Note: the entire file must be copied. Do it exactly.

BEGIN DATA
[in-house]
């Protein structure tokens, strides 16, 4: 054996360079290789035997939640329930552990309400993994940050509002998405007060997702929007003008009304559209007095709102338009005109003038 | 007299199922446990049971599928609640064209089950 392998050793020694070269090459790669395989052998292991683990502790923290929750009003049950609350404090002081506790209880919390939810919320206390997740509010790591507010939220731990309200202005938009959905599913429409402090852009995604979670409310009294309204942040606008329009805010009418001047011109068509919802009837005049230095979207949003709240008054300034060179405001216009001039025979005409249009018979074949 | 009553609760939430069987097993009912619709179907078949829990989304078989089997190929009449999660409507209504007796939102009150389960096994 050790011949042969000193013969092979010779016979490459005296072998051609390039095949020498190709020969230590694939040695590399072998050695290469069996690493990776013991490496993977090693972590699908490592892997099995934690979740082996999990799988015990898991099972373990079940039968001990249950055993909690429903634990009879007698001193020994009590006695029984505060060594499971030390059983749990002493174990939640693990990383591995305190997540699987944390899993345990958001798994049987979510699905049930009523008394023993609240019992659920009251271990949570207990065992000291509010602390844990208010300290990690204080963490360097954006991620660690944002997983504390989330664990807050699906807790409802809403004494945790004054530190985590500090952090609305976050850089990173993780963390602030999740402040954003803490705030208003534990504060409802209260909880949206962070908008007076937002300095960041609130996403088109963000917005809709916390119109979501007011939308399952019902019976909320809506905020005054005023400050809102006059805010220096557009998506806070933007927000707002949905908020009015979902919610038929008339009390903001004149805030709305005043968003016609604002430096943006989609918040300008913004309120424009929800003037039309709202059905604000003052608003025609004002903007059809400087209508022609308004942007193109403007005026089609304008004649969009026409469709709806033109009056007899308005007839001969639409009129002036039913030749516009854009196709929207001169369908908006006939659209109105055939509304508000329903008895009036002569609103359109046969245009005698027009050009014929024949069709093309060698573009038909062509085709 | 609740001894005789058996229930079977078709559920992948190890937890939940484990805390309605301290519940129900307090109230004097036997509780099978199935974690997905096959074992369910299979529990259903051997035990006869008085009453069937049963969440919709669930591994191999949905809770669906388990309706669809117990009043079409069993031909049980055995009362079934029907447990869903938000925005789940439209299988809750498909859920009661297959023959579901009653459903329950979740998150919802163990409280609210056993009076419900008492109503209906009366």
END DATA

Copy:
[in-house]
């Protein structure tokens, strides 16, 4: 054996360079290789035997939640329930552990309400993994940050509002998405007060997702929007003008009304559209007095709102338009005109003038 | 007299199922446990049971599928609640064209089950 392998050793020694070269090459790669395989052998292991683990502790923290929750009003049950609350404090002081506790209880919390939810919320206390997740509010790591507010939220731990309200202005938009959905599913429409402090852009995604979670409310009294309204942040606008329009805010009418001047011109068509919802009837005049230095979207949003709240008054300034060179405001216009001039025979005409249009018979074949 | 009553609760939430069987097993009912619709179907078949829990989304078989089997190929009449999660409507209504007796939102009150389960096994 050790011949042969000193013969092979010779016979490459005296072998051609390039095949020498190709020969230590694939040695590399072998050695290469069996690493990776013991490496993977090693972590699908490592892997099995934690979740082996999990799988015990898991099972373990079940039968001990249950055993909690429903634990009879007698001193020994009590006695029984505060060594499971030390059983749990002493174990939640693990990383591995305190997540699987944390899993345990958001798994049987979510699905049930009523008394023993609240019992659920009251271990949570207990065992000291509010602390844990208010300290990690204080963490360097954006991620660690944002997983504390989330664990807050699906807790409802809403004494945790004054530190985590500090952090609305976050850089990173993780963390602030999740402040954003803490705030208003534990504060409802209260909880949206962070908008007076937002300095960041609130996403088109963000917005809709916390119109979501007011939308399952019902019976909320809506905020005054005023400050809102006059805010220096557009998506806070933007927000707002949905908020009015979902919610038929008339009390903001004149805030709305005043968003016609604002430096943006989609918040300008913004309120424009929800003037039309709202059905604000003052608003025609004002903007059809400087209508022609308004942007193109403007005026089609304008004649969009026409469709709806033109009056007899308005007839001969639409009129002036039913030749516009854009196709929207001169369908908006006939659209109105055939509304508000329903008895009036002569609103359109046969245009005698027009050009014929024949069709093309060698573009038909062509085709 | 609740001894005789058996229930079977078709559920992948190890937890939940484990805390309605301290519940129900307090109230004097036997509780099978199935974690997905096959074992369910299979529990259903051997035990006869008085009453069937049963969440919709669930591994191999949905809770669906388990309706669809117990009043079409069993031909049980055995009362079934029907447990869903938000925005789940439209299988809750498909859920009661297959023959579901009653459903329950979740998150919802163990409280609210056993009076419900008492109503209906009366």